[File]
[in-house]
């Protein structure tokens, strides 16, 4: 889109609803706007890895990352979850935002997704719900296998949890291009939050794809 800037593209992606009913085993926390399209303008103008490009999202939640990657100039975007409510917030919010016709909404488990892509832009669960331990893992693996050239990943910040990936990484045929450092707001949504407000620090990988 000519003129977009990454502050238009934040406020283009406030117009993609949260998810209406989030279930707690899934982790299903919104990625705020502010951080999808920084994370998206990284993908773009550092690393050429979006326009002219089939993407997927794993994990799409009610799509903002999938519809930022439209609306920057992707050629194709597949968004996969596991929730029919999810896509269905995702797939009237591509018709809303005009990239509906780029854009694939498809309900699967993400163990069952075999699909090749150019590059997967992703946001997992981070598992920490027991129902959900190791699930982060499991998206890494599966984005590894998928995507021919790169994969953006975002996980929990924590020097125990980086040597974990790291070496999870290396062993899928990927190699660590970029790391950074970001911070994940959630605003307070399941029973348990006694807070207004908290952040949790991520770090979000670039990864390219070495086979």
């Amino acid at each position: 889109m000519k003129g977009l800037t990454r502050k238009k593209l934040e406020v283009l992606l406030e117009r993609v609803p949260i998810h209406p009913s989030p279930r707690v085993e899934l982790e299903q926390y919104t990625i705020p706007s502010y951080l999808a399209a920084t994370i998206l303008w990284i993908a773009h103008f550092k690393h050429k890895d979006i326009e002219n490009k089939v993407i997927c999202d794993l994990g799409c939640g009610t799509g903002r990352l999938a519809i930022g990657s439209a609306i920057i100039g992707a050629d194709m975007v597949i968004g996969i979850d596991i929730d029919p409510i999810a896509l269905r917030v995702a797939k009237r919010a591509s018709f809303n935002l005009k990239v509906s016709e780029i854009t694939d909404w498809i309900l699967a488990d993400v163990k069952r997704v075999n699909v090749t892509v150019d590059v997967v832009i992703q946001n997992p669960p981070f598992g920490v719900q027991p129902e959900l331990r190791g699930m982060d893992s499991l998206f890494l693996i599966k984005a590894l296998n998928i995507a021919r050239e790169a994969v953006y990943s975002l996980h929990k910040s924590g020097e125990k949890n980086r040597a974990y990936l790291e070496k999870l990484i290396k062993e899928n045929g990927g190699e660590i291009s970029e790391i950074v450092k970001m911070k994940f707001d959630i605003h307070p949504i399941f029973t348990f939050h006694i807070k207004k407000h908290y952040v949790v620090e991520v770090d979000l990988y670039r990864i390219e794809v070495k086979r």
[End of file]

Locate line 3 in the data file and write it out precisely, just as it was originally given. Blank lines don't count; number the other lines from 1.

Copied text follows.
């Amino acid at each position: 889109m000519k003129g977009l800037t990454r502050k238009k593209l934040e406020v283009l992606l406030e117009r993609v609803p949260i998810h209406p009913s989030p279930r707690v085993e899934l982790e299903q926390y919104t990625i705020p706007s502010y951080l999808a399209a920084t994370i998206l303008w990284i993908a773009h103008f550092k690393h050429k890895d979006i326009e002219n490009k089939v993407i997927c999202d794993l994990g799409c939640g009610t799509g903002r990352l999938a519809i930022g990657s439209a609306i920057i100039g992707a050629d194709m975007v597949i968004g996969i979850d596991i929730d029919p409510i999810a896509l269905r917030v995702a797939k009237r919010a591509s018709f809303n935002l005009k990239v509906s016709e780029i854009t694939d909404w498809i309900l699967a488990d993400v163990k069952r997704v075999n699909v090749t892509v150019d590059v997967v832009i992703q946001n997992p669960p981070f598992g920490v719900q027991p129902e959900l331990r190791g699930m982060d893992s499991l998206f890494l693996i599966k984005a590894l296998n998928i995507a021919r050239e790169a994969v953006y990943s975002l996980h929990k910040s924590g020097e125990k949890n980086r040597a974990y990936l790291e070496k999870l990484i290396k062993e899928n045929g990927g190699e660590i291009s970029e790391i950074v450092k970001m911070k994940f707001d959630i605003h307070p949504i399941f029973t348990f939050h006694i807070k207004k407000h908290y952040v949790v620090e991520v770090d979000l990988y670039r990864i390219e794809v070495k086979r």